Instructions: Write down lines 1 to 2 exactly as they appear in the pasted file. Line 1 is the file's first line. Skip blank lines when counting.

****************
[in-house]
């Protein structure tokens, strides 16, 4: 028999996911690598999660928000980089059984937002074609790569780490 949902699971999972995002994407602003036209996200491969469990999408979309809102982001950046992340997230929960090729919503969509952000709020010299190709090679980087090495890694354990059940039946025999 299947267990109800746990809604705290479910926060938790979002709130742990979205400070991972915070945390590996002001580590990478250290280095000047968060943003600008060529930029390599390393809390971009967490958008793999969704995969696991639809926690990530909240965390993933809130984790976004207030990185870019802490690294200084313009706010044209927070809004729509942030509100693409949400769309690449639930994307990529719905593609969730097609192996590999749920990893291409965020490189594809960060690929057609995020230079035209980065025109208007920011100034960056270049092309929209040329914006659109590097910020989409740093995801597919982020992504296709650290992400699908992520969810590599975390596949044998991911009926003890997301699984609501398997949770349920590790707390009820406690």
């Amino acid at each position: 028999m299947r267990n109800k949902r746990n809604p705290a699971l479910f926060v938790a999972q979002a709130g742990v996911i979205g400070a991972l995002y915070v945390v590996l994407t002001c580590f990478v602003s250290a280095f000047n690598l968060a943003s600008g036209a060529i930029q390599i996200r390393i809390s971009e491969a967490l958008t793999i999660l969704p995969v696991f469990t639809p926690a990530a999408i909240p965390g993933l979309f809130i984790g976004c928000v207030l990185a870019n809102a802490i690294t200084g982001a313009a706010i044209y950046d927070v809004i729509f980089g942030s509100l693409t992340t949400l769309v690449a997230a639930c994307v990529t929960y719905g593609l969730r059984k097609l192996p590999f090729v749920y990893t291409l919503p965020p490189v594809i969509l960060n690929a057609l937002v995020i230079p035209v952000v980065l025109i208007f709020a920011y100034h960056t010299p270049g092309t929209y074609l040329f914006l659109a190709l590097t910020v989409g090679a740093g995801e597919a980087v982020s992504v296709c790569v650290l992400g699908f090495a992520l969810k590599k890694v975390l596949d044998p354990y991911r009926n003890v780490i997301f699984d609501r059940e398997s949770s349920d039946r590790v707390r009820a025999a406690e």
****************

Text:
[in-house]
């Protein structure tokens, strides 16, 4: 028999996911690598999660928000980089059984937002074609790569780490 949902699971999972995002994407602003036209996200491969469990999408979309809102982001950046992340997230929960090729919503969509952000709020010299190709090679980087090495890694354990059940039946025999 299947267990109800746990809604705290479910926060938790979002709130742990979205400070991972915070945390590996002001580590990478250290280095000047968060943003600008060529930029390599390393809390971009967490958008793999969704995969696991639809926690990530909240965390993933809130984790976004207030990185870019802490690294200084313009706010044209927070809004729509942030509100693409949400769309690449639930994307990529719905593609969730097609192996590999749920990893291409965020490189594809960060690929057609995020230079035209980065025109208007920011100034960056270049092309929209040329914006659109590097910020989409740093995801597919982020992504296709650290992400699908992520969810590599975390596949044998991911009926003890997301699984609501398997949770349920590790707390009820406690």